Cognitive Behavioural Therapy (CBT) is a dynamic model that shows a universal appeal across cultures, ages and now sexual and gender minority individuals (Martell, 2004). The model has been recommended to treat a variety of mental health disorders including depression - (National Institute for Health and Clinical Excellence, 2005).
Cognitive Behavioural Therapy (CBT) is recommended for individuals suffering from mental health problems (Compton et al, 2004). The model focuses on identifying, evaluating and changing dysfunctional thoughts and behaviours. It is a highly structured, practical and effective intervention for depression (Beck, 1993) and anxiety (Hoffman and Smits, 2008). The model recognises that when people get distressed they repeat patterns of unhelpful thinking and behaviour.
CBT allows the therapist to explore personal meanings by identifying and addressing the behaviours and thinking patterns that cause and maintain depression. It helps people develop alternate, more flexible and helpful coping mechanisms. CBT is therefore considered the ‘best practice’ for treating individuals suffering from mental health disorders. It is a relatively short-term effective treatment and most clients benefit from six to twenty sessions with a good outcome. However, long standing interpersonal issues often require longer-term treatment.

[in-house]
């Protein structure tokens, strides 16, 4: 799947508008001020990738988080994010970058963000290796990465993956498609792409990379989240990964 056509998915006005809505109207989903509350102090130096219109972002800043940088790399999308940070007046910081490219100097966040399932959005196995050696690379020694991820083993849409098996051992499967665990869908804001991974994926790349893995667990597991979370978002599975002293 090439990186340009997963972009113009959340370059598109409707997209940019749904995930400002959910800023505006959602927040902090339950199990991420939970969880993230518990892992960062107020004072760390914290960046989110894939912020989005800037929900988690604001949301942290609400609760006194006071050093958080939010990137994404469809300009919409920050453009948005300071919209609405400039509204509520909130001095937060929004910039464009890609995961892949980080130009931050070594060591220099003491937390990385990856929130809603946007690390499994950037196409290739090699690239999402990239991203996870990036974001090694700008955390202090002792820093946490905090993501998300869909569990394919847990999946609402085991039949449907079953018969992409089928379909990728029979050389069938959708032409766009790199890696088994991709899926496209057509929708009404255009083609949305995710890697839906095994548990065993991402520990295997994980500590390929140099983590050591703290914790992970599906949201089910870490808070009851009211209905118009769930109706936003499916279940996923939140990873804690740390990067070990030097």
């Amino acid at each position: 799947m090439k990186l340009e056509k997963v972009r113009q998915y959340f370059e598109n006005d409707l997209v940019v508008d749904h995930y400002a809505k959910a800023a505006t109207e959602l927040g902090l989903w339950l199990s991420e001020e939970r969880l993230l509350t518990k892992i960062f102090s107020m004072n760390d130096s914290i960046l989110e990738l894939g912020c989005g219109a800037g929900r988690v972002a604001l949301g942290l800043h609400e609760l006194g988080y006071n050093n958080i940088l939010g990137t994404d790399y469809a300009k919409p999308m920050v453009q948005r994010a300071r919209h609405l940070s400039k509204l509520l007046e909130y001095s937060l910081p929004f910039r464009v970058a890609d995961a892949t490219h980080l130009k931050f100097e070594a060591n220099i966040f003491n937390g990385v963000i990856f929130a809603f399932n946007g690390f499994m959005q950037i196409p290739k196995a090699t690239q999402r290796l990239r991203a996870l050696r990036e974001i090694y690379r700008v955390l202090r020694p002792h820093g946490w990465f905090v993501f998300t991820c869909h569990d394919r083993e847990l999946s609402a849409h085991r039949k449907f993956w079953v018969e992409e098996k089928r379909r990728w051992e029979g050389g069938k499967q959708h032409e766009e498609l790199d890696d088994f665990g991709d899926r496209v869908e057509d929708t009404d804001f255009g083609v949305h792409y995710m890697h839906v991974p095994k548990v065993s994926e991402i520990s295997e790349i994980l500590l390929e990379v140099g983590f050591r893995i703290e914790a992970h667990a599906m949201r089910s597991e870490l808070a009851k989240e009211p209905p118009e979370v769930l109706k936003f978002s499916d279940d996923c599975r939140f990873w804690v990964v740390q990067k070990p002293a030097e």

Cognitive behavioural approaches can also be adapted for people from specific cultural backgrounds and for people with mild learning difficulties. In the case of a mixed diagnosis cognitive restructuring can be combined with exposure therapy which can help people correct negative expectations about the consequences of facing their fears. Therefore, research has found cognitive restructuring to be an effective intervention for a variety of anxiety based disorders (Safren and Heimberg, 1998).
Research has also found computerised Cognitive behavioural therapies (cCBT) to be an effective evidence based self-help that is confidential and accessed privately from the comfort of people's own homes. This also supports the view that online therapy is just as effective as in person therapy. This could be a practical and financial solution for people who do not want to travel long distances. Online therapy can therefore provide a consistent anchor in your life amongst the ebbs and flow of life.
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